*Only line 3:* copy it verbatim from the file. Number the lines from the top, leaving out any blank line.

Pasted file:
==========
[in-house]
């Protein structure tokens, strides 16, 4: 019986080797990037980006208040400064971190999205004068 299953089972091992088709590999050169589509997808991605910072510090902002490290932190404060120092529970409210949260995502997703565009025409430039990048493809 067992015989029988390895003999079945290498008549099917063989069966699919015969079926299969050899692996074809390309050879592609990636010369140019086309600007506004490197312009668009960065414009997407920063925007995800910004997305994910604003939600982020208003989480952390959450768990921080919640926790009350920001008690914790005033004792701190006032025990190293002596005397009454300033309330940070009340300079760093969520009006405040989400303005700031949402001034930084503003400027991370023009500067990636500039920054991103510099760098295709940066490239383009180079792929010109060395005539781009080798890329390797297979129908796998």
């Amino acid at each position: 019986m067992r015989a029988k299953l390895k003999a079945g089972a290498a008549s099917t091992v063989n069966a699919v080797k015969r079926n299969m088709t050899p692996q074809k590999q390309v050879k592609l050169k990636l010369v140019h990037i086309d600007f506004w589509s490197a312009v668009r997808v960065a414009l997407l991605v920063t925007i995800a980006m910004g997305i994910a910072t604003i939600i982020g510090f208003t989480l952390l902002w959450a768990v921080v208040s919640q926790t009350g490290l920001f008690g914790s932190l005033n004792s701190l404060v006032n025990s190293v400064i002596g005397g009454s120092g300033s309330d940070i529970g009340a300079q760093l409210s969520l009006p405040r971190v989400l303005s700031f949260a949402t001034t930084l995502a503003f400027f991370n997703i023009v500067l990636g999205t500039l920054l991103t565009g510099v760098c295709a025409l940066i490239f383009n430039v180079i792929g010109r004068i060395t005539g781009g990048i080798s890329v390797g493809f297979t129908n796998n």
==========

């Amino acid at each position: 019986m067992r015989a029988k299953l390895k003999a079945g089972a290498a008549s099917t091992v063989n069966a699919v080797k015969r079926n299969m088709t050899p692996q074809k590999q390309v050879k592609l050169k990636l010369v140019h990037i086309d600007f506004w589509s490197a312009v668009r997808v960065a414009l997407l991605v920063t925007i995800a980006m910004g997305i994910a910072t604003i939600i982020g510090f208003t989480l952390l902002w959450a768990v921080v208040s919640q926790t009350g490290l920001f008690g914790s932190l005033n004792s701190l404060v006032n025990s190293v400064i002596g005397g009454s120092g300033s309330d940070i529970g009340a300079q760093l409210s969520l009006p405040r971190v989400l303005s700031f949260a949402t001034t930084l995502a503003f400027f991370n997703i023009v500067l990636g999205t500039l920054l991103t565009g510099v760098c295709a025409l940066i490239f383009n430039v180079i792929g010109r004068i060395t005539g781009g990048i080798s890329v390797g493809f297979t129908n796998n």